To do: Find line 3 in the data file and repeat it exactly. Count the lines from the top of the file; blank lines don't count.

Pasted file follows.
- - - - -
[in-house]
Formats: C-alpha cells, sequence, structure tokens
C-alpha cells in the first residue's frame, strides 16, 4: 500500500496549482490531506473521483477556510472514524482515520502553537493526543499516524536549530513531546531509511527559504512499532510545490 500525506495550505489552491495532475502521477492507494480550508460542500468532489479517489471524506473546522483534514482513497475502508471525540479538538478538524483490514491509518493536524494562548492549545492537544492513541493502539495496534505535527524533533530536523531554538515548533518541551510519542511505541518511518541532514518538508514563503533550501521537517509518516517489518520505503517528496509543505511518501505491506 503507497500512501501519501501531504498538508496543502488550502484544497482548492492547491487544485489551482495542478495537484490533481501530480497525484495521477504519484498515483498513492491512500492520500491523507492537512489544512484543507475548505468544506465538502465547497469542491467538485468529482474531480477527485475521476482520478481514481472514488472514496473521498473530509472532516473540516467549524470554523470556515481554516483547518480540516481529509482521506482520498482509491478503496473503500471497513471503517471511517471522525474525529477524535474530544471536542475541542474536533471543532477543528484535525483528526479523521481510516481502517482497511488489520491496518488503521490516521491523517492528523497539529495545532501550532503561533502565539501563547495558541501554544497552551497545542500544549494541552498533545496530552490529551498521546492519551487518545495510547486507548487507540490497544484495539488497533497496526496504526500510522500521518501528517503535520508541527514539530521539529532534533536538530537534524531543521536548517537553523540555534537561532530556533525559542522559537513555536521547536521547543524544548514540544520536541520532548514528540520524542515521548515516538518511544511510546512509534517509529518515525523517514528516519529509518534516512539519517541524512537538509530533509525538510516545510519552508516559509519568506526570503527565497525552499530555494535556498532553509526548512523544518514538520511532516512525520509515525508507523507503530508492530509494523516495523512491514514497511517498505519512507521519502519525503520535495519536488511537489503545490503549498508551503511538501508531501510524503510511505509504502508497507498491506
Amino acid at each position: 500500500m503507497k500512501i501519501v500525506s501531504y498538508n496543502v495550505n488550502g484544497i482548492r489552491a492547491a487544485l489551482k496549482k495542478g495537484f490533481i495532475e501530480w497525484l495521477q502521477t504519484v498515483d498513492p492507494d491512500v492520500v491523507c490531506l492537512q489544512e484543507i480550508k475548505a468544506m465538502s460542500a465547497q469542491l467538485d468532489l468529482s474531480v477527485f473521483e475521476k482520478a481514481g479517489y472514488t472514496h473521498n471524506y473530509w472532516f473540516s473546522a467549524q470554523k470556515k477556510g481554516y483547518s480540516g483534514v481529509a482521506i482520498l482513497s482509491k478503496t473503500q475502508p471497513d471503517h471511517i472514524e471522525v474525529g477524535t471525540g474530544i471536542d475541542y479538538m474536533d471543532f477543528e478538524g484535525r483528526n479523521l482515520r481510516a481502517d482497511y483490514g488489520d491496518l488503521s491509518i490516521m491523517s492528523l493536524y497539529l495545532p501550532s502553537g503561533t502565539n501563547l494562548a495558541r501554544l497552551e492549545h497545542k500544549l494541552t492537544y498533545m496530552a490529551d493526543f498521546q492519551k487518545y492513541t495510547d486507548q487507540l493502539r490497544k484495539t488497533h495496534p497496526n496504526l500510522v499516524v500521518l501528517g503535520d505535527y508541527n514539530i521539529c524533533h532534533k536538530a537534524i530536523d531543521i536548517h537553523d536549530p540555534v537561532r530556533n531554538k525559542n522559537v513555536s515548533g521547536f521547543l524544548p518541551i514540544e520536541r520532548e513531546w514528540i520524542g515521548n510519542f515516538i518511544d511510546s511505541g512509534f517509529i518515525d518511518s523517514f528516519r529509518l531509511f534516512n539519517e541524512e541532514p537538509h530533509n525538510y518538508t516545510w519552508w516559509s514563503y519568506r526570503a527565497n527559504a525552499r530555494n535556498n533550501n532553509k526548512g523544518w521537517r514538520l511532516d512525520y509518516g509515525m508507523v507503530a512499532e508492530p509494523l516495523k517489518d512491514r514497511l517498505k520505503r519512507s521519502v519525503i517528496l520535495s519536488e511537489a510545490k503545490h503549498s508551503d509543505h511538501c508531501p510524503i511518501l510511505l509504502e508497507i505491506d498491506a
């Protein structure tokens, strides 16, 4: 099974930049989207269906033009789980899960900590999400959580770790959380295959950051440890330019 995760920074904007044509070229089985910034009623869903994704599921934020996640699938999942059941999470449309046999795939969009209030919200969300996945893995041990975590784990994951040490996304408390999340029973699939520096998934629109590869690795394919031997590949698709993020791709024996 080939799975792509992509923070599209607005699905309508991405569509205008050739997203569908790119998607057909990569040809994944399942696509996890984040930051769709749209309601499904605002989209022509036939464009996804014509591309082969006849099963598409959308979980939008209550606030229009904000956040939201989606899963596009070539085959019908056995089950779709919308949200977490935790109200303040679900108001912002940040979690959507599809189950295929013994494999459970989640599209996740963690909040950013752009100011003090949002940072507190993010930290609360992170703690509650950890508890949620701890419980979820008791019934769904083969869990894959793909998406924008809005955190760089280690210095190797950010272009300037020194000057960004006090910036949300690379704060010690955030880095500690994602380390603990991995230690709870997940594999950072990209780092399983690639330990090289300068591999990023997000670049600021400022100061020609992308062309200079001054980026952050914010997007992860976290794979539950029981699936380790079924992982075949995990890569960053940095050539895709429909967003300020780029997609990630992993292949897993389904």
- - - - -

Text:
C-alpha cells in the first residue's frame, strides 16, 4: 500500500496549482490531506473521483477556510472514524482515520502553537493526543499516524536549530513531546531509511527559504512499532510545490 500525506495550505489552491495532475502521477492507494480550508460542500468532489479517489471524506473546522483534514482513497475502508471525540479538538478538524483490514491509518493536524494562548492549545492537544492513541493502539495496534505535527524533533530536523531554538515548533518541551510519542511505541518511518541532514518538508514563503533550501521537517509518516517489518520505503517528496509543505511518501505491506 503507497500512501501519501501531504498538508496543502488550502484544497482548492492547491487544485489551482495542478495537484490533481501530480497525484495521477504519484498515483498513492491512500492520500491523507492537512489544512484543507475548505468544506465538502465547497469542491467538485468529482474531480477527485475521476482520478481514481472514488472514496473521498473530509472532516473540516467549524470554523470556515481554516483547518480540516481529509482521506482520498482509491478503496473503500471497513471503517471511517471522525474525529477524535474530544471536542475541542474536533471543532477543528484535525483528526479523521481510516481502517482497511488489520491496518488503521490516521491523517492528523497539529495545532501550532503561533502565539501563547495558541501554544497552551497545542500544549494541552498533545496530552490529551498521546492519551487518545495510547486507548487507540490497544484495539488497533497496526496504526500510522500521518501528517503535520508541527514539530521539529532534533536538530537534524531543521536548517537553523540555534537561532530556533525559542522559537513555536521547536521547543524544548514540544520536541520532548514528540520524542515521548515516538518511544511510546512509534517509529518515525523517514528516519529509518534516512539519517541524512537538509530533509525538510516545510519552508516559509519568506526570503527565497525552499530555494535556498532553509526548512523544518514538520511532516512525520509515525508507523507503530508492530509494523516495523512491514514497511517498505519512507521519502519525503520535495519536488511537489503545490503549498508551503511538501508531501510524503510511505509504502508497507498491506